- RESULTS: The Miz defeated Apollo Crews; Alexa Bliss, Carmella, and Natalya defeated Becky Lynch, Naomi, and Nikki Bella; American Alpha defeated the Usos (Tag Team Title Tournament); Beauty and the Man Beast (Rhyno & Heath Slater) defeated the Hype Bros
- Hey everyone, do you like reading A.V. Club people talking about wrestling? It stands to reason that you do! Well, if you think you’d also enjoy hearing some A.V. Club people talking about wrestling, I should point out Kyle, LaToya, and I now have a podcast. It’s fun, I think!
- Fine, there’s the one other feud I didn’t talk about: Randy Orton vs. Bray Wyatt. This ought to be a really good match! It’s fresh, and I really enjoyed Randy’s somehow not rambling parable about the hunter and the snake. But I’ll admit, even as someone who actively resists smarky impulses, it’s so damn hard to get invested in a Bray Wyatt feud without reflecting on his inability to win… anything. My fantasy-booking remains a two-PPV feud between Wyatt and Orton, with the former winning at Backlash and the latter digging deep to overcome a revitalized Eater of Worlds at No Mercy. I say that mostly because it then perfectly sets up Orton vs. A.J. Styles—fresh off defending the title against a rematch-invoking Ambrose—at Survivor Series. But I dunno, everyone, I’m just going to try to enjoy the in-ring stuff with this one, especially since it’s been forever since either Wyatt or Orton had a proper match. (Because no, that Lesnar thing so doesn’t count.)
- As we learned on Talking Smack, Daniel Bryan believes Zack Ryder and Mojo Rawley’s tag team is the Hype Brothers. Never change, Daniel, never change.
- As an unrepentant Breezango mark, I was hoping Daniel and Shane would see sense and have them face off against the Hype Bros, as Breezango had by far the most competitive losing effort off the tournament—they went 10 minutes against American Alpha, and why should you reward dirty losers like the Usos with a second chance? As such, you can imagine how thrilled I was by Fandango’s bizarre segment with Kane, which didn’t even quite manage the nutso glory of its counterpart with the Milkman from last week’s show.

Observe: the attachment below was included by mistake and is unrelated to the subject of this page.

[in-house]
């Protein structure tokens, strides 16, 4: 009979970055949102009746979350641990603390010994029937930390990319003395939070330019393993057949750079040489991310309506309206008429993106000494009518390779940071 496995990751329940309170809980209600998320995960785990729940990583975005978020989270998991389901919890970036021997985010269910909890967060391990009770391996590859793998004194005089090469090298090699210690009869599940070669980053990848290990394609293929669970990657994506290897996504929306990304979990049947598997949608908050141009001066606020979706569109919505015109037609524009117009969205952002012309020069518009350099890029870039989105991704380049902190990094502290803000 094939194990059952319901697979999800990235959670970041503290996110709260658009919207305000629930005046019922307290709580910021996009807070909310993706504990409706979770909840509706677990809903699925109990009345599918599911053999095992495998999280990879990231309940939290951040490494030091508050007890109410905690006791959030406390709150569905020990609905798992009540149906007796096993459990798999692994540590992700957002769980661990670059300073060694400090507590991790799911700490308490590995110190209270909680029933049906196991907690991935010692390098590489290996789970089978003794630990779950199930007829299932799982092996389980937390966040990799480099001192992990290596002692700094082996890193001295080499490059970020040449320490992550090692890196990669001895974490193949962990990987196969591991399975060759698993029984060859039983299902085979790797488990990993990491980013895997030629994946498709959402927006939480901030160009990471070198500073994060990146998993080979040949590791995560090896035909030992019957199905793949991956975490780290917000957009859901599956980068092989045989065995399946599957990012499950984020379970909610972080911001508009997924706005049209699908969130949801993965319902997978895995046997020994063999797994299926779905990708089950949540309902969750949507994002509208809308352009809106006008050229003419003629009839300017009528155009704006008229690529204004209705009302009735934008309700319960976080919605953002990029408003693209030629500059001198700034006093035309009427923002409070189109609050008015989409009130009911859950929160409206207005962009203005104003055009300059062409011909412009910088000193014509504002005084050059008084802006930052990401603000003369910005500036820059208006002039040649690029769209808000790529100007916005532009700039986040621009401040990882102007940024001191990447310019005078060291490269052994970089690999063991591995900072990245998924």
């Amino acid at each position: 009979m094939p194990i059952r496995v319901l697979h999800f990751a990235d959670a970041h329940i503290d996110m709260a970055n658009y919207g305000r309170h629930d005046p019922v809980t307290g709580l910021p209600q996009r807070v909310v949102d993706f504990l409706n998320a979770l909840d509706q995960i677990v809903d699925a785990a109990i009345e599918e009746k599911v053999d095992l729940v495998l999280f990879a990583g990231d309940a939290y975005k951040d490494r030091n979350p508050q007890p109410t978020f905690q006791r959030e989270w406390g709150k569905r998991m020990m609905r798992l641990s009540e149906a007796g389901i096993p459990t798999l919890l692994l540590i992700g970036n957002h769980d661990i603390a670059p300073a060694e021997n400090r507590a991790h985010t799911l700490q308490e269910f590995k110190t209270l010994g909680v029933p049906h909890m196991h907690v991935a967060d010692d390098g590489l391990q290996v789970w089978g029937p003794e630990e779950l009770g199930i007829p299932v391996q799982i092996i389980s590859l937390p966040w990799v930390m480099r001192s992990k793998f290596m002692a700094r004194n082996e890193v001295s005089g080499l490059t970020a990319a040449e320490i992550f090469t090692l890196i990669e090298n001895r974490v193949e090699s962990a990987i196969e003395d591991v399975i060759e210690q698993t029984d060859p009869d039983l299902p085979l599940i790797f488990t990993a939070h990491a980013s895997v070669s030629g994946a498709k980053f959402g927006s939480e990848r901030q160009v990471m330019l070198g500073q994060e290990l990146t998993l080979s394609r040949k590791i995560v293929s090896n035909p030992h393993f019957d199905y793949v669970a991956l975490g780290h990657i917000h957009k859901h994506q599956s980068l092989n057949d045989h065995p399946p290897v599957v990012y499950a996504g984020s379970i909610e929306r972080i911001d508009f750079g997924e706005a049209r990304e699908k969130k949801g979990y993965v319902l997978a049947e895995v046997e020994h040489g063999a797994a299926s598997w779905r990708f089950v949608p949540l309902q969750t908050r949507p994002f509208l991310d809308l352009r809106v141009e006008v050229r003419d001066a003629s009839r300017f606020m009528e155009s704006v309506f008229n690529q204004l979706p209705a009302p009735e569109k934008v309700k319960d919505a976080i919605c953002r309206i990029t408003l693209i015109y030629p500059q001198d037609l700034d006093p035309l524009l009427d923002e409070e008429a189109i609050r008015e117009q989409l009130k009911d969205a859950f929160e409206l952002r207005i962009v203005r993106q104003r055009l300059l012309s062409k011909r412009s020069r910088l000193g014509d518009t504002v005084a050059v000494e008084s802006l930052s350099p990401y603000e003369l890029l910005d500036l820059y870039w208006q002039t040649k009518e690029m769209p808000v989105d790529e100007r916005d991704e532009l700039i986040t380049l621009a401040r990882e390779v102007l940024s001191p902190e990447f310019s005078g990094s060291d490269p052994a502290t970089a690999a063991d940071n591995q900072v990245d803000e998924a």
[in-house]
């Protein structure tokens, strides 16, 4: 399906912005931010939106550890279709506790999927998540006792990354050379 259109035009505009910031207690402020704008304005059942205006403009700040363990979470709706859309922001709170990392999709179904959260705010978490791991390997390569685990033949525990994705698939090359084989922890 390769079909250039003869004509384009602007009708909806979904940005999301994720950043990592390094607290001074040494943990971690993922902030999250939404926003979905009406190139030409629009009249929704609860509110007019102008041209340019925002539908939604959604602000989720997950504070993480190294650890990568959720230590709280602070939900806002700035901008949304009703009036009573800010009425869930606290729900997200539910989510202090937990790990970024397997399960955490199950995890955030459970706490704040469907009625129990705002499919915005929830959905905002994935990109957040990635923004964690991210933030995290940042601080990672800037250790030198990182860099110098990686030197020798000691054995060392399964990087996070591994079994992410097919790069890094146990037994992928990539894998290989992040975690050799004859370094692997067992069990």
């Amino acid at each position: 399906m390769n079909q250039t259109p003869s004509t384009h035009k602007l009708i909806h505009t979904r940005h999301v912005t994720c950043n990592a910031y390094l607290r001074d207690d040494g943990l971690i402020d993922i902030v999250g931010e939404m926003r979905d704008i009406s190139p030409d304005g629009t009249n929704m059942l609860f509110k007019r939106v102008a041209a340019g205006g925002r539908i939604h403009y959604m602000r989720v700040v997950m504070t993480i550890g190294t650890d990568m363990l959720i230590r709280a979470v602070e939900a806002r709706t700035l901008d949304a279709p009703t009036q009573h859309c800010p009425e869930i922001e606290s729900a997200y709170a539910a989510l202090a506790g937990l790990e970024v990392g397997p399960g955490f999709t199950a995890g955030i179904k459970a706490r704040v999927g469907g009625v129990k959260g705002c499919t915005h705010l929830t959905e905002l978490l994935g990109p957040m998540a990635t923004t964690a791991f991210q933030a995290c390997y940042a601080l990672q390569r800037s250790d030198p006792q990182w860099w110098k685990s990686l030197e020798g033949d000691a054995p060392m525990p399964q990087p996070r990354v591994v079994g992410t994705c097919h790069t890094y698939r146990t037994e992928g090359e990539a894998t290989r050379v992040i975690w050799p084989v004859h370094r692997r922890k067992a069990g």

- Dolph Ziggler was leaning hard on the fourth wall on commentary tonight, what with his talk of booking and whatnot. There came a point when, after the second or third time he got asked what he would do if he lost his match, I thought he was just going to go ahead and say he would turn heel.
- I wish there had been some specific reason why the Miz and Apollo Crews were going at it. We’ve seen this stipulation a lot lately, but I wouldn’t have minded if Daniel Bryan had—as part of his general campaign to stick it to the Miz—declared Apollo Crews would be added to the match at Backlash if he beat the Miz tonight. Like I say, the whole “make it a triple threat” stipulation is close to being overused, but it’s about the only thing you can do with Crews until he gets some character development.
- “Settle your tea kettles!” I can only imagine what LaToya, the world’s number one Natalya anti-fan, would have made of the Queen of Harts tonight. Alexa Bliss calling Daniel Bryan a “Bella trophy husband” was on point, though.
- So, as you might have noticed, I’m not LaToya. Nor am I even Kyle. Since they’re both busy this week, they gave me the chance to sub in, which even an occasional read of my Tuesday What’s On Tonight listings would indicate had been a bit of a longstanding dream. Hopefully I didn’t burn the place down. But because this isn’t about me, it’s about the wrestlers, let me leave you with this bit of business from the pre-show, as we once again saw why 2016 is the Year of Slater (baybay!).